The Porsche option
SR owners can improve the performance of their engines, reduce mechanical noise, and claim a relationship with Porsche engineering for less than $100! Here’s how…
Valve clearances for the SR engine are set by simple screw adjusters with lock-nuts. While this system is simple and effective, it has some disadvantages. The contact patch on the adjusters is relatively small, and even with properly set clearances, the top of the valve stem is pounded without mercy in use.
The adjusters used in Porsche engines (p/n 90110537002) have a flexible cap at the end of the adjuster which fills up with oil and and keeps the adjuster in constant contact with the top of the valve stem. This means no tappet noise and minimal hard contact between the adjuster and the valve. Fitting the Porsche adjusters does require a bit of machining work, but no precision is required. You can do it with an angle grinder, a hacksaw and an old school ruler.
The Porsche adjuster is a bit longer than the stock adjuster, so you need to cut the top off it so it’s the same length. Use the same hacksaw to then cut a slot into the top of the adjuster so you can turn it with a screwdriver. You then need to grind about 4 mm off the end of the follower where the adjuster is located. The reason precision isn’t necessary here is that all fine adjustments are made by the adjuster itself when it’s in place.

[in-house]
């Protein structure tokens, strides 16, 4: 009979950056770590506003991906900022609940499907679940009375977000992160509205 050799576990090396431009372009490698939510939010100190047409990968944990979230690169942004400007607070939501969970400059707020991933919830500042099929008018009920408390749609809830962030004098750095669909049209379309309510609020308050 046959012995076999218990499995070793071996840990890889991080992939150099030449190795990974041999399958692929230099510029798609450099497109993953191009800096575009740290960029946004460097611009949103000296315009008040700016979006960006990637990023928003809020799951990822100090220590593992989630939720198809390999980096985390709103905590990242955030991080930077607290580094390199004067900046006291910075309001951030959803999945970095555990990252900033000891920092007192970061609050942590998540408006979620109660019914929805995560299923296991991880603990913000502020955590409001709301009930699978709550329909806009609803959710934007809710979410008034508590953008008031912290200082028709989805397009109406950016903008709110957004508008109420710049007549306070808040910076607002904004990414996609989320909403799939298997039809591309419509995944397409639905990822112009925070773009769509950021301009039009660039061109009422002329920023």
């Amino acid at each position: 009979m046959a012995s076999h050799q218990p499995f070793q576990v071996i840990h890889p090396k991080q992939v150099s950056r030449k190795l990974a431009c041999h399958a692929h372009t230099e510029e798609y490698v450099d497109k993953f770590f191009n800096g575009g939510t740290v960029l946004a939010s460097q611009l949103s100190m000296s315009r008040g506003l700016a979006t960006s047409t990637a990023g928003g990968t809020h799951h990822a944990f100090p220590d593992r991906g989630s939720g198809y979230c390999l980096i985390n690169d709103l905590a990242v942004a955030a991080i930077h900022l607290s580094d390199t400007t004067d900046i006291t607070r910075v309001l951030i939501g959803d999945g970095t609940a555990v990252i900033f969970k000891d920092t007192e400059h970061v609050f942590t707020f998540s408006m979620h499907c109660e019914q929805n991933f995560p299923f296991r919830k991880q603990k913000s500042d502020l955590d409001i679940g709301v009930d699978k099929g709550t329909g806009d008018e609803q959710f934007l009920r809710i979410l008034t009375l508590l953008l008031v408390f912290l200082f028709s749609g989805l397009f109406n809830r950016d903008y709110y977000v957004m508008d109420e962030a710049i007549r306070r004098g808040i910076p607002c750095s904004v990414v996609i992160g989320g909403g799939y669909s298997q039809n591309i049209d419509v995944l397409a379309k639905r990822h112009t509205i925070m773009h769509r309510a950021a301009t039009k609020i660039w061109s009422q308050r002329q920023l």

It’s important to note, though, that unlike the stock item, you need to fit the adjuster to the follower before you put the followers back into the head. The stock items can be screwed in and out with the followers fitted, but the cap on the end of the Porsche adjuster prevents this. It’s no big deal as you had to remove the follower anyway to do the small bit of grinding. In case the amount of metal you take off the follower concerns you, the Club president’s bike ran this modification for many years without complications.
One last thing to consider is the follower itself. The followers fitted to the very late model SR400s from Japan have different oil passageways for lubrication and would seem to offer better protection and lubrication at the camshaft end. While the top end is apart, it might be worth considering a swap.